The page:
Anak Krakatau. Photograph courtesy of and copyrighted by Robert   Decker.



Krakatau erupted in 1883, in one of the largest eruptions in recent time. Krakatau is an island volcano along the Indonesian arc, between the much larger islands of Sumatra and Java (each of which has many volcanoes also along the arc).

There is a very fine book about the Krakatau eruption by Tom Simkin and Richard Fiske (Simkin, T., and Fiske, R.S., Krakatau 1883: The volcanic eruption and its effects: Smithsonian Institution Press: Washington, D.C., 464 p.), so if you really want to know about the eruption you should go to the nearest bookstore or library to find that.





Here are some highlights from their summary of effects:

  1. The explosions were heard on Rodriguez Island, 4653 km distant across the Indian Ocean, and over 1/13th of the earth’s surface.
  2. Ash fell on Singapore 840 km to the north, Cocos (Keeling) Island 1155 km to the SW, and ships as far as 6076 km west-northwest. Darkness covered the Sunda Straits from 11 a.m. on the 27th until dawn the next day.
  3. Giant waves reached heights of 40 m above sea level, devastating everything in their path and hurling ashore coral blocks weighing as much as 600 tons.
  4. At least 36,417 people were killed, most by the giant sea waves, and 165 coastal villages were destroyed.
  5. When the eruption ended only 1/3 of Krakatau, formerly 5×9 km, remained above sea level, and new islands of steaming pumice and ash lay to the north where the sea had been 36 m deep.
  6. Every recording barograph in the world documented the passage of the atmospheric pressure wave, some as many as 7 times as the wave bounced back and forth between the eruption site and its antipodes for 5 days after the explosion.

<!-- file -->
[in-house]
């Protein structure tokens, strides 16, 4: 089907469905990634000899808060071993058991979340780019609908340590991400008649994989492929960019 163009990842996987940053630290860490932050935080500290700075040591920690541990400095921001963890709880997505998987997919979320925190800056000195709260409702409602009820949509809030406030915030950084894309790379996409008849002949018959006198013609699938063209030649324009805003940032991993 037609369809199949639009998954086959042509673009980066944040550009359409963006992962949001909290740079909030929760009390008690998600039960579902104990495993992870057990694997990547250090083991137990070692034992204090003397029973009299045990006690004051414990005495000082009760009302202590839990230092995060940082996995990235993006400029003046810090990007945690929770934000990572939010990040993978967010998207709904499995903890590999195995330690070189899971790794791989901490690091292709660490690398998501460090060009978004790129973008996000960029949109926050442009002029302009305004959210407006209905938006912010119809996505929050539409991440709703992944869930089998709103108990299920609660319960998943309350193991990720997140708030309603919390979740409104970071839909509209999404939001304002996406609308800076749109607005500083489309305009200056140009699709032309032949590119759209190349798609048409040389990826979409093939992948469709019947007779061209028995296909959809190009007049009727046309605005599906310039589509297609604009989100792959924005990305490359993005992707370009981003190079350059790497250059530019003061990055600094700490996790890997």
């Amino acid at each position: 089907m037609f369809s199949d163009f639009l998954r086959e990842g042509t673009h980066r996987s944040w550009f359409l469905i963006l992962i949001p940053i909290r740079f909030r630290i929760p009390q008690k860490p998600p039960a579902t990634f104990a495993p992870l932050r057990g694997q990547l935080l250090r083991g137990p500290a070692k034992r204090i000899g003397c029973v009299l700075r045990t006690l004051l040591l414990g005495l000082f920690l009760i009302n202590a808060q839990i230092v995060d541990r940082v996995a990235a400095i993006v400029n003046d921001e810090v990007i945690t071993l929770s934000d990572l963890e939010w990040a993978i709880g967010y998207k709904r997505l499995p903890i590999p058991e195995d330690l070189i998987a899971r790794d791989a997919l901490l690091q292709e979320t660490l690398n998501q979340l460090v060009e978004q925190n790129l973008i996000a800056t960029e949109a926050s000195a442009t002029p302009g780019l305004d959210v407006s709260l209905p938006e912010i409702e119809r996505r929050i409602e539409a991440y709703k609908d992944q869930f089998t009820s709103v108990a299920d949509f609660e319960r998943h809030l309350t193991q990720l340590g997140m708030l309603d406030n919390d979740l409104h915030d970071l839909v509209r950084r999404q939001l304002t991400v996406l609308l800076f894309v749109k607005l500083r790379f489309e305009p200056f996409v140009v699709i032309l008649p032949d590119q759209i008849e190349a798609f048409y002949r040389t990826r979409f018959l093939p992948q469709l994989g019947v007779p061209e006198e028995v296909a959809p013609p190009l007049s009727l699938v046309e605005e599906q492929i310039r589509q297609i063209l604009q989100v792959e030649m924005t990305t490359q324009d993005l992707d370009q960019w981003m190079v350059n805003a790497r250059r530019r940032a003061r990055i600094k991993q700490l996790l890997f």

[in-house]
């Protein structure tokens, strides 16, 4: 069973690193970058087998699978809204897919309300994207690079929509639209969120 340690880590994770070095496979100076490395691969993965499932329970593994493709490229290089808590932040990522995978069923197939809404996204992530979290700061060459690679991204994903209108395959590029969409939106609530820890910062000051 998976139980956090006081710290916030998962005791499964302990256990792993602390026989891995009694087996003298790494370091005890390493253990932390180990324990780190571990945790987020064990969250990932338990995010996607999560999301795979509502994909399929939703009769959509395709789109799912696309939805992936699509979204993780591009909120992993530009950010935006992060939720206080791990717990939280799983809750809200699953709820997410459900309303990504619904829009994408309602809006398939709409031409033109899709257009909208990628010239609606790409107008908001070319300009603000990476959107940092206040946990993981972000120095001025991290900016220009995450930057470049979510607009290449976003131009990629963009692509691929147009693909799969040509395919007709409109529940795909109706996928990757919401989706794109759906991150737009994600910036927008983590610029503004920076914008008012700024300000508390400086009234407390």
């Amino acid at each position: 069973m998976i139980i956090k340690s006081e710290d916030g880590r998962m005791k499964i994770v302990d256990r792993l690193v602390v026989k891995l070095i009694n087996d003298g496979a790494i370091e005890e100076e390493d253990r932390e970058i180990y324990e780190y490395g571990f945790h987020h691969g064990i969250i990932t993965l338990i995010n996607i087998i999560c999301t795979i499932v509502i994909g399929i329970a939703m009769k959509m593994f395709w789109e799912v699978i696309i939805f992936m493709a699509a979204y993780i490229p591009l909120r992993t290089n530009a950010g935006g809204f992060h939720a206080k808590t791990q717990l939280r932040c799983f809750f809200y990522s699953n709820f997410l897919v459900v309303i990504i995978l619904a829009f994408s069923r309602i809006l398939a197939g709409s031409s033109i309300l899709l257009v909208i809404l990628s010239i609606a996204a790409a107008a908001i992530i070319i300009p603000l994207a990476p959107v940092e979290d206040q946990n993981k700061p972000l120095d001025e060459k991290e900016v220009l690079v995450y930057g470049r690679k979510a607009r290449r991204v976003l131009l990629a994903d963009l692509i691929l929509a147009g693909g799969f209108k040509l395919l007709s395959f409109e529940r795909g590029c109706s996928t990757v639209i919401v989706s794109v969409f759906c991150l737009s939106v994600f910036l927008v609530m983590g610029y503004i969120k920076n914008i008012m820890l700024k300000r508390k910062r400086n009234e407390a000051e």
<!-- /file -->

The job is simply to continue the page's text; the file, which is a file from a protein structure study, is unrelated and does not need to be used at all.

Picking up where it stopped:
7. Tide gauges also recorded the sea wave’s passage far from Krakatau. The wave “reached Aden in 12 hours, a distance of 3800 nautical miles, usually traversed by a good steamer in 12 days”.
  8. Blue and green suns were observed as fine ash and aerosol, erupted perhaps 50 km into the stratosphere, circled the equator in 13 days.
  9. Three months after the eruption these products had spread to higher latitudes causing such vivid red sunset afterglow that fire engines were called out in New York, Poughkeepsie, and New Haven to quench the apparent conflagration. Unusual sunsets continued for 3 years.
  10. Rafts of floating pumice-locally thick enough to support men, trees, and no doubt other biological passengers-crossed the Indian Ocean in 10 months. Others reached Melanesia, and were still afloat two years after the eruption.
  11. The volcanic dust veil that created such spectacular atmospheric effects also acted as a solar radiation filter, lowering global temperatures as much as 1.2 degree C in the year after the eruption. Temperatures did not return to normal until 1888. The book is full of many more amazing bits of information. Hopefully these small excerpts will be useful to you.

Krakatau is still active. The presently-active vent has formed a small island in the middle of the ocean-filled caldera that developed during the famous big eruption of 1883. The island is called Anak Krakatau, which means child-of-Krakatau. It is pretty much erupting all the time at a low level, but once or twice a year it has slightly larger eruptions that people notice and sometimes report in the news. Of course none of these are anywhere near the size of the famous 1883 eruption.

Krakatau is following a pattern that is pretty common for volcanoes. This pattern involves hundreds to thousands of years of small eruptions to build up the volcano followed by 1 or more huge eruptions that causes the volcano to collapse into a caldera, and then the cycle starts over again.

The chances of a huge 1883-style eruption are very small for the time being.   However, it is certainly dangerous to go onto Anak Krakatau, especially if it is one of its more agitated moods. It is probably not even very smart to spend too much time on the small islands that form the remnants of what was once the main Krakatau island. This is because even a small collapse of Anak Krakatau could generate a small tsunami that could sweep towards these islands. Since they are so close to Anak Krakatau there wouldn’t be very much time for a warning.

Anak Krakatau photograph courtesy of and copyrighted by Robert Decker.